Thursday, December 03, 2009
Calvin on Church Government: Part Ten
Note: This is part ten in our series from Calvin's Institutes on church government and offices. Here Calvin begins to turn to the issues of calling and ordination.
Now seeing that in the sacred assembly all things ought to be done decently and in order (1 Cor. 14:40), there is nothing in which this ought to be more carefully observed than in settling government, irregularity in any respect being nowhere more perilous. Wherefore, lest restless and turbulent men should presumptuously push themselves forward to teach or rule (an event which actually was to happen), it was expressly provided that no one should assume a public office in the Church without a call (Heb. 5:4; Jer. 17:16). Therefore, if any one would be deemed a true minister of the Church, he must first be duly called; and, secondly, he must answer to his calling; that is, undertake and execute the office assigned to him. This may often be observed in Paul, who, when he would approve his apostleship, almost always alleges a call, together with his fidelity in discharging the office. If so great a minister of Christ dares not arrogate to himself authority to be heard in the Church, unless as having been appointed to it by the command of his Lord, and faithfully performing what has been intrusted to him, how great the effrontery for any man, devoid of one or both of them, to demand for himself such honour. But as we have already touched on the necessity of executing the office, let us now treat only of the call.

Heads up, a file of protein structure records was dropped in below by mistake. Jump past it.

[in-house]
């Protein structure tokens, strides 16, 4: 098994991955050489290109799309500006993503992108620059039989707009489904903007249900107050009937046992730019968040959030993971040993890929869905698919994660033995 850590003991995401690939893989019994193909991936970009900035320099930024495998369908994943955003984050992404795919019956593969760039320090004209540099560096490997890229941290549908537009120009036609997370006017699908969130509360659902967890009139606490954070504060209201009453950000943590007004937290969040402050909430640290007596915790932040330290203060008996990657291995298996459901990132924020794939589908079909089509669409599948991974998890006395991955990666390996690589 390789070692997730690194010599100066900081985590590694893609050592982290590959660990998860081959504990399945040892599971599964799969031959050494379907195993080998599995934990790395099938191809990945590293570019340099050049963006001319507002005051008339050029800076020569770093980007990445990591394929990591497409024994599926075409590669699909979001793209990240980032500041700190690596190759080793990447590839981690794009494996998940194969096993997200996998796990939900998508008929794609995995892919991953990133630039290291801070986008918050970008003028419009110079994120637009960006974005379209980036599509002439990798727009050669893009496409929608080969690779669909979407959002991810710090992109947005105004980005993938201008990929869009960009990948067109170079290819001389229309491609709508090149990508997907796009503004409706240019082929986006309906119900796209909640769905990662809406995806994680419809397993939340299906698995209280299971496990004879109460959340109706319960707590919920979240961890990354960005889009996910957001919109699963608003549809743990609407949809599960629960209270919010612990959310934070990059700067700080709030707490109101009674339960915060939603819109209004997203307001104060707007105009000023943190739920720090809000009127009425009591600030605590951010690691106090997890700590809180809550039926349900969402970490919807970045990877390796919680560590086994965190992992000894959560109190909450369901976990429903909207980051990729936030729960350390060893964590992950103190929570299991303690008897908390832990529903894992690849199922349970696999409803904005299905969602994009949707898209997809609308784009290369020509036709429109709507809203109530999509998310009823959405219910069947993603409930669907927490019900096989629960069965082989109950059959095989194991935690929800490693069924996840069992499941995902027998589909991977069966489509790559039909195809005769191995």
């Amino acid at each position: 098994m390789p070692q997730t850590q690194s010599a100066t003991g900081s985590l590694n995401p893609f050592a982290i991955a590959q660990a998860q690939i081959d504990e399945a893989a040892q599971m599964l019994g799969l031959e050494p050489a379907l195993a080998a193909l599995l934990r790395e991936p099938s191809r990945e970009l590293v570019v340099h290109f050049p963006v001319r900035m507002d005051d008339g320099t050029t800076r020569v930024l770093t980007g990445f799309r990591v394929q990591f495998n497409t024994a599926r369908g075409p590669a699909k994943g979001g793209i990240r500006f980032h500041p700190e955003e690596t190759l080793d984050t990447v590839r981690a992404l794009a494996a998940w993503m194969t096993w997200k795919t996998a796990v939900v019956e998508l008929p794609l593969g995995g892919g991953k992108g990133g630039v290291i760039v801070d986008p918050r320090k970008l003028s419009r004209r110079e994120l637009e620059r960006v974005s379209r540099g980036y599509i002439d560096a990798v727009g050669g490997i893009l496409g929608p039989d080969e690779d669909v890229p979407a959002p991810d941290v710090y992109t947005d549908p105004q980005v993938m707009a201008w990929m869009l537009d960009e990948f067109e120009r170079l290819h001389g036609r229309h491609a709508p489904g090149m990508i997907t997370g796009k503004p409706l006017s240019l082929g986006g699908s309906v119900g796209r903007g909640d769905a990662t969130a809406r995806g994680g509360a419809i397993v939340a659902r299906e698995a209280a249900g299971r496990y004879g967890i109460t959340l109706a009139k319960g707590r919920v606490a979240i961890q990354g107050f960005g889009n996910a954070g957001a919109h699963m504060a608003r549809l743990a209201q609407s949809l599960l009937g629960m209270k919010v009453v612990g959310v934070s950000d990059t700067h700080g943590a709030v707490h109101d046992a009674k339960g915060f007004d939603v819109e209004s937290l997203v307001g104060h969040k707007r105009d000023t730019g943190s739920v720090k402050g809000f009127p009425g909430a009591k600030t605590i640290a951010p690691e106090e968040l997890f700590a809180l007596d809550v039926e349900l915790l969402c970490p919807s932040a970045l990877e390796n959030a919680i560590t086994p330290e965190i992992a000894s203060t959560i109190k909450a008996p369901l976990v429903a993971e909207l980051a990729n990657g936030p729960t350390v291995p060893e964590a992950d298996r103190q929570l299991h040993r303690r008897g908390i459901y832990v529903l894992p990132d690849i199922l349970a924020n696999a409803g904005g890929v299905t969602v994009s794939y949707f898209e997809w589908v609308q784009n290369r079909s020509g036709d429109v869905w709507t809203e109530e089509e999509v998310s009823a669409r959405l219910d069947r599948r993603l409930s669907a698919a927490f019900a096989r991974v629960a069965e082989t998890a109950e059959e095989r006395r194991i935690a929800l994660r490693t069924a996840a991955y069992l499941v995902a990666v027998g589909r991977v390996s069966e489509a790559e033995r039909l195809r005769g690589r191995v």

Analysis: Calvin warns that irregularity in government is "perilous." Men should not presume to push themselves forward for the teaching office without a clear sense of call. In further entries Calvin will flesh out the meaning of a call to ministry.